We again find ourselves in the midst of election season and tensions are high as Republicans seek to maintain control and Democrats push for a “blue wave.” Political loyalties easily spill into our daily life and can affect how we perceive or treat other people, but this isn’t the way things should be.
Hillsdale College students pride themselves on learning to order the soul and exercise reason, yet far too often, we act as if people with different political opponents are the morally corrupt enemies of the United States. While having discussions and debates on policies and social issues are important and beneficial, demonizing those who disagree with us does nothing to further America’s welfare or our own beliefs. It only leads to viewing others as evil.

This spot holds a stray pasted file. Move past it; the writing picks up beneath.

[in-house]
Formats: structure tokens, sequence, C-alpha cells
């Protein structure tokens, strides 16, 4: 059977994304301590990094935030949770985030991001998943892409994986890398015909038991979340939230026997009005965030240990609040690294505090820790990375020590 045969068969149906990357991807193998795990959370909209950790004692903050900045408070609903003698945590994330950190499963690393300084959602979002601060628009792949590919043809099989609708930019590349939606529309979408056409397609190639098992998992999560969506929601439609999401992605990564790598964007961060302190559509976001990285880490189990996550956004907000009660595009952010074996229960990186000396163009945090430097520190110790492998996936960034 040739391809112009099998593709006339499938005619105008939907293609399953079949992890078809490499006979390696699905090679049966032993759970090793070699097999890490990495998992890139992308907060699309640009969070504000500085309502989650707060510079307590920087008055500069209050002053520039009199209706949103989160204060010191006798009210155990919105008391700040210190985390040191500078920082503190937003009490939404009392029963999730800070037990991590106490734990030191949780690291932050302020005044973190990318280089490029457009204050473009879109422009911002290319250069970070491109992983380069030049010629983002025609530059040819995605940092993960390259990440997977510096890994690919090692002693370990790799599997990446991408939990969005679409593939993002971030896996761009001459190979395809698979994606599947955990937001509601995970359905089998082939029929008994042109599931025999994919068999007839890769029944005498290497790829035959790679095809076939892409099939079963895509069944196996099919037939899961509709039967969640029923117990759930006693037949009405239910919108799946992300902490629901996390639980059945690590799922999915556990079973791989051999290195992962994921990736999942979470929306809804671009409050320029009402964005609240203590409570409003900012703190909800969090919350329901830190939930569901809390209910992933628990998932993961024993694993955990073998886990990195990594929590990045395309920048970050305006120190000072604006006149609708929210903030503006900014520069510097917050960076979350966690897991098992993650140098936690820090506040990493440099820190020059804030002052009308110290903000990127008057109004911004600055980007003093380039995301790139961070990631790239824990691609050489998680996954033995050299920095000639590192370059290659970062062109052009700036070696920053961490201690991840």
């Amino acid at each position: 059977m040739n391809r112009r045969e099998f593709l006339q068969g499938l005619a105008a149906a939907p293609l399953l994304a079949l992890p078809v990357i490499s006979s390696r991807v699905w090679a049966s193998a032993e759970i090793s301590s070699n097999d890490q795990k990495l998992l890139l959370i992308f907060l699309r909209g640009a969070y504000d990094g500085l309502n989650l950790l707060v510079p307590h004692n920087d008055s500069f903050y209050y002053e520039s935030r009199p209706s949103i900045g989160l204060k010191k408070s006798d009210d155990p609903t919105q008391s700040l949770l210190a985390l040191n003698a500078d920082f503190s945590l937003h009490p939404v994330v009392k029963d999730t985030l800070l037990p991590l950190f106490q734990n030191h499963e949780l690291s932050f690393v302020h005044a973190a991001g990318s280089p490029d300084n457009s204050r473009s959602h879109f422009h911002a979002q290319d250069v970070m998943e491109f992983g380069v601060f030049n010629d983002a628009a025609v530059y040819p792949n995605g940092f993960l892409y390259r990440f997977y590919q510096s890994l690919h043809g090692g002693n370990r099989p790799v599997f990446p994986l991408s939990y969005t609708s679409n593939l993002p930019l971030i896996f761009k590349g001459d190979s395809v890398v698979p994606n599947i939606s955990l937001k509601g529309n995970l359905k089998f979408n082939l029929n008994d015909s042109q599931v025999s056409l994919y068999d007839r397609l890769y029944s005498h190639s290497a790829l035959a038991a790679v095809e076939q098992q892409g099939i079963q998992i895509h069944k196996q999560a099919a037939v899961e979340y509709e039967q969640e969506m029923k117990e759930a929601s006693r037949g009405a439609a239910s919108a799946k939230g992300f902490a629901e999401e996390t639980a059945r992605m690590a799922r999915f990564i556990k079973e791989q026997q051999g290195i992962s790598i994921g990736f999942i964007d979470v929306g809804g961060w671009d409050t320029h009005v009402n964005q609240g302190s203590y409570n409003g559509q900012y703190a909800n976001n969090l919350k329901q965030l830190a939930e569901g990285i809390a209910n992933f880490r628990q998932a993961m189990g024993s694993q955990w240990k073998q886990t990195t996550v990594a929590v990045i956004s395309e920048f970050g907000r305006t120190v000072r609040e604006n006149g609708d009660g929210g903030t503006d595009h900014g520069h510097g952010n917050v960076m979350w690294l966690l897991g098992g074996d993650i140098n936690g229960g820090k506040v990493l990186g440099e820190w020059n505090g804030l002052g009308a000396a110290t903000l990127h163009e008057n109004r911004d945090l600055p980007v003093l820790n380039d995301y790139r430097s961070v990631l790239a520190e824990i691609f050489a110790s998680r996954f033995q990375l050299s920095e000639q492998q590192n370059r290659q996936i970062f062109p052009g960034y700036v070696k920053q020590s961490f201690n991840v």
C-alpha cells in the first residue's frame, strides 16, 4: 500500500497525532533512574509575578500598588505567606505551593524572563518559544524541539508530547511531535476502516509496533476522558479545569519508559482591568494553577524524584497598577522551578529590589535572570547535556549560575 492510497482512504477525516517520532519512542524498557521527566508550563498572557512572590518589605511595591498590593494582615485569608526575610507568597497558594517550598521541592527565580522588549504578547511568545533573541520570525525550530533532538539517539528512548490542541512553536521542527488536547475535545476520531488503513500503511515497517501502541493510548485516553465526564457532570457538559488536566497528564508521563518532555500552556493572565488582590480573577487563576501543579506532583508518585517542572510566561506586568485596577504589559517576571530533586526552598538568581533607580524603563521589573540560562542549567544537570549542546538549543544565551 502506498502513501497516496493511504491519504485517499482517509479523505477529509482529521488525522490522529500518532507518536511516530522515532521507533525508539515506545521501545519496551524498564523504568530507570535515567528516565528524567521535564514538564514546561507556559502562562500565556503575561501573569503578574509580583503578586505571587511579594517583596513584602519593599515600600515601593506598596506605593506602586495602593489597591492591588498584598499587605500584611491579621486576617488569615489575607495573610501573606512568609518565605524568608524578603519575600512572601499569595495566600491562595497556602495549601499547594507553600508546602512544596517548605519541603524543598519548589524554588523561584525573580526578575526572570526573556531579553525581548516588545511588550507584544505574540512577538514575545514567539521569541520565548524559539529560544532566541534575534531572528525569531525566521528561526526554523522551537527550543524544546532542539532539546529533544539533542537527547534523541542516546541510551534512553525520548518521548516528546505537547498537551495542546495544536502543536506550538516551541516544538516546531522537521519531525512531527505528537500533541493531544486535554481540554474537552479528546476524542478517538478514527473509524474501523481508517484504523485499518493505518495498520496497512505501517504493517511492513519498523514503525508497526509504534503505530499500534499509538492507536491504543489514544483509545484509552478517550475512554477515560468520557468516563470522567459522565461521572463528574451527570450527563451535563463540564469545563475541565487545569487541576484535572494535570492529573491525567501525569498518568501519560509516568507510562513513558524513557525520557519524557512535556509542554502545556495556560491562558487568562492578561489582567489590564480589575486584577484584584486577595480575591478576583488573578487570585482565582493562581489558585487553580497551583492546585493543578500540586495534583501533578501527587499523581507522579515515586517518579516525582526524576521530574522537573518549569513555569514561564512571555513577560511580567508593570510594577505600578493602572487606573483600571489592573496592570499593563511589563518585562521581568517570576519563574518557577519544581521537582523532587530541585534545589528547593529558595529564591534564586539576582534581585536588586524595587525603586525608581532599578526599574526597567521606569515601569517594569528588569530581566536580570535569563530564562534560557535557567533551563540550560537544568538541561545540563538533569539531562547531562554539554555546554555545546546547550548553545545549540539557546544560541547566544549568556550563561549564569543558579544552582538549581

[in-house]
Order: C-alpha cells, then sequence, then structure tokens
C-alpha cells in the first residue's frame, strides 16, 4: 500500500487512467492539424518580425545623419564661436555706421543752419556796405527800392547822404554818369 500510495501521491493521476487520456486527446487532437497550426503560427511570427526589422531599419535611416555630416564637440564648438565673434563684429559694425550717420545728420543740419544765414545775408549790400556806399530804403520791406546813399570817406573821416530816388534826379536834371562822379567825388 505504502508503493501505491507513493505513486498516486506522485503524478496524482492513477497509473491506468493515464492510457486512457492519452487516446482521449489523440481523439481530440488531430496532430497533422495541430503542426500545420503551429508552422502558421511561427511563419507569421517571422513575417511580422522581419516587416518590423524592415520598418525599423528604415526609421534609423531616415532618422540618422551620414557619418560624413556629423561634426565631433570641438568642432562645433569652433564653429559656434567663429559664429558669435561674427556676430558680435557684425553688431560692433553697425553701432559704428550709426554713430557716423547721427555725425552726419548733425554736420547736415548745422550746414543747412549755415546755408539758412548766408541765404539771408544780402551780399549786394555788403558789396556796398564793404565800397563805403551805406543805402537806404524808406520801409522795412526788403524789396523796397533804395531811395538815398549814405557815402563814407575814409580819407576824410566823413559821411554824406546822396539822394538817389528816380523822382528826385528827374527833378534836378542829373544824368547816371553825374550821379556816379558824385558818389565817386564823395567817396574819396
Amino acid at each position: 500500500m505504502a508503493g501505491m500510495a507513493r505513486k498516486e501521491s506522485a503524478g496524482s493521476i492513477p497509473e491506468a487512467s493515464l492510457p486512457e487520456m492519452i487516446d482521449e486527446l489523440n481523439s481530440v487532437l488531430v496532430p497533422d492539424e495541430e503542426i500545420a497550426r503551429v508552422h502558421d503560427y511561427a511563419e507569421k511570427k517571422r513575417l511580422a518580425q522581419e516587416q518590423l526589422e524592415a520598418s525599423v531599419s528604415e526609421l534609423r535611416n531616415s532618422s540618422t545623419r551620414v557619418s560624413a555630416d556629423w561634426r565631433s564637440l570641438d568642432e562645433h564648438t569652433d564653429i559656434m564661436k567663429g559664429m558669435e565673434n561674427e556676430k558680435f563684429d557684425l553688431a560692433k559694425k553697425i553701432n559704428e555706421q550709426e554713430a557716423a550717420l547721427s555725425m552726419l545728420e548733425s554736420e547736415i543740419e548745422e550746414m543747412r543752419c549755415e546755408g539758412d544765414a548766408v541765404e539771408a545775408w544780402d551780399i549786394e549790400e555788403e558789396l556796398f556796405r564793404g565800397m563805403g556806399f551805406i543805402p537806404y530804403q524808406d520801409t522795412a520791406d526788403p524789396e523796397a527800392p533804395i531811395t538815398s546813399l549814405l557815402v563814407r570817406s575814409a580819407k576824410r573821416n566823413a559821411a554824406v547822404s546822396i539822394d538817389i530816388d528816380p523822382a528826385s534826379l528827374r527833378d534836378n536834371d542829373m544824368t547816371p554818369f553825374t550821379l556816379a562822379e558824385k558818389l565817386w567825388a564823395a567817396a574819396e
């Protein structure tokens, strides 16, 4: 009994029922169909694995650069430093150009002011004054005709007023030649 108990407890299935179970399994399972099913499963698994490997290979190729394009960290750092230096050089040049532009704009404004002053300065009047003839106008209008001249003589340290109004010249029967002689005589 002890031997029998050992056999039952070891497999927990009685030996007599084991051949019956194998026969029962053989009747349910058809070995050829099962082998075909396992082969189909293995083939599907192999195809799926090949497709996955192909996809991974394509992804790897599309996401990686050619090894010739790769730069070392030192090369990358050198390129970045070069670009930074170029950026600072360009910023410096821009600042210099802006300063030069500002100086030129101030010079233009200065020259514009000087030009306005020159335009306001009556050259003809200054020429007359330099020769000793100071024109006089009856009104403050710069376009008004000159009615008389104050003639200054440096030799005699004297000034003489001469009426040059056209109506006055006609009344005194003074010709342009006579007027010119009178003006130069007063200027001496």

In this election cycle, let’s focus more on what brings us together as Americans, while still having balanced discussions about our differences. Part of what has always made our nation great is our ability to hold diverse opinions, and the simple fact that we’re allowed to do so. Who or what we vote for is not nearly as important as the kind of people we are. The best thing you can do this November is not to get out and vote; the best thing you can do — especially when confronted by a different way of seeing things — is to be a kind and gracious person.